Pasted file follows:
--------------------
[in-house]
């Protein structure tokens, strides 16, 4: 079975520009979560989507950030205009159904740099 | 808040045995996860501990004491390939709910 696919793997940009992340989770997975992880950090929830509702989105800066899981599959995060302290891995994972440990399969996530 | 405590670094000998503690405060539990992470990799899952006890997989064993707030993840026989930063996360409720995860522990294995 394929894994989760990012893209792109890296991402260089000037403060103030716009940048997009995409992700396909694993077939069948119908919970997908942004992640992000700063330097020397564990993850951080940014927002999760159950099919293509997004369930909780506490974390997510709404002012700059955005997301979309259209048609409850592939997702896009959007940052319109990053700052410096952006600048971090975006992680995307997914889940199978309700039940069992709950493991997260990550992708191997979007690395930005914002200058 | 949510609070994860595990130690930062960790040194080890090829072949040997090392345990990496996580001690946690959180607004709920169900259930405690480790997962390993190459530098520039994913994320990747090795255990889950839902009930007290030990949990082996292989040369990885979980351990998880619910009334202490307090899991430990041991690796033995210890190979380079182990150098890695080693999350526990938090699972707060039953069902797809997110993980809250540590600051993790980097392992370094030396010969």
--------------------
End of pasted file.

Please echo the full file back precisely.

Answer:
[in-house]
């Protein structure tokens, strides 16, 4: 079975520009979560989507950030205009159904740099 | 808040045995996860501990004491390939709910 696919793997940009992340989770997975992880950090929830509702989105800066899981599959995060302290891995994972440990399969996530 | 405590670094000998503690405060539990992470990799899952006890997989064993707030993840026989930063996360409720995860522990294995 394929894994989760990012893209792109890296991402260089000037403060103030716009940048997009995409992700396909694993077939069948119908919970997908942004992640992000700063330097020397564990993850951080940014927002999760159950099919293509997004369930909780506490974390997510709404002012700059955005997301979309259209048609409850592939997702896009959007940052319109990053700052410096952006600048971090975006992680995307997914889940199978309700039940069992709950493991997260990550992708191997979007690395930005914002200058 | 949510609070994860595990130690930062960790040194080890090829072949040997090392345990990496996580001690946690959180607004709920169900259930405690480790997962390993190459530098520039994913994320990747090795255990889950839902009930007290030990949990082996292989040369990885979980351990998880619910009334202490307090899991430990041991690796033995210890190979380079182990150098890695080693999350526990938090699972707060039953069902797809997110993980809250540590600051993790980097392992370094030396010969």